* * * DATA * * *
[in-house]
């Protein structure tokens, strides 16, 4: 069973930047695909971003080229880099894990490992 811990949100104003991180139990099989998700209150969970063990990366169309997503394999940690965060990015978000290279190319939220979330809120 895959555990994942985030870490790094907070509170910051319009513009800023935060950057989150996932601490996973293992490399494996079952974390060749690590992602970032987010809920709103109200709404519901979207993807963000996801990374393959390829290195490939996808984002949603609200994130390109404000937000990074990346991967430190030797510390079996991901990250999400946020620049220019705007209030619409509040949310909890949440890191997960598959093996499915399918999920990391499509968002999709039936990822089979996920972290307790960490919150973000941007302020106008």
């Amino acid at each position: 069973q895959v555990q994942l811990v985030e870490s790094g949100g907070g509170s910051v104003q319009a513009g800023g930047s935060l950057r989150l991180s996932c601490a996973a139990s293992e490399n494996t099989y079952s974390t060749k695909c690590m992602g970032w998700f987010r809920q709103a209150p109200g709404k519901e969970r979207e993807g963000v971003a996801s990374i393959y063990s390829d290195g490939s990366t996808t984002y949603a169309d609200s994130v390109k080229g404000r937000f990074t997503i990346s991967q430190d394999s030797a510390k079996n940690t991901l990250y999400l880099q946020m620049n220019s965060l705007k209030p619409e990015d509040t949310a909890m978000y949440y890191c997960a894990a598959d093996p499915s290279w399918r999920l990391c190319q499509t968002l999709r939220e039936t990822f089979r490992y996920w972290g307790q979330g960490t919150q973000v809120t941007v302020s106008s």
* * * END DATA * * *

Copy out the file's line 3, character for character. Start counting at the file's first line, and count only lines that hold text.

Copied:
């Amino acid at each position: 069973q895959v555990q994942l811990v985030e870490s790094g949100g907070g509170s910051v104003q319009a513009g800023g930047s935060l950057r989150l991180s996932c601490a996973a139990s293992e490399n494996t099989y079952s974390t060749k695909c690590m992602g970032w998700f987010r809920q709103a209150p109200g709404k519901e969970r979207e993807g963000v971003a996801s990374i393959y063990s390829d290195g490939s990366t996808t984002y949603a169309d609200s994130v390109k080229g404000r937000f990074t997503i990346s991967q430190d394999s030797a510390k079996n940690t991901l990250y999400l880099q946020m620049n220019s965060l705007k209030p619409e990015d509040t949310a909890m978000y949440y890191c997960a894990a598959d093996p499915s290279w399918r999920l990391c190319q499509t968002l999709r939220e039936t990822f089979r490992y996920w972290g307790q979330g960490t919150q973000v809120t941007v302020s106008s």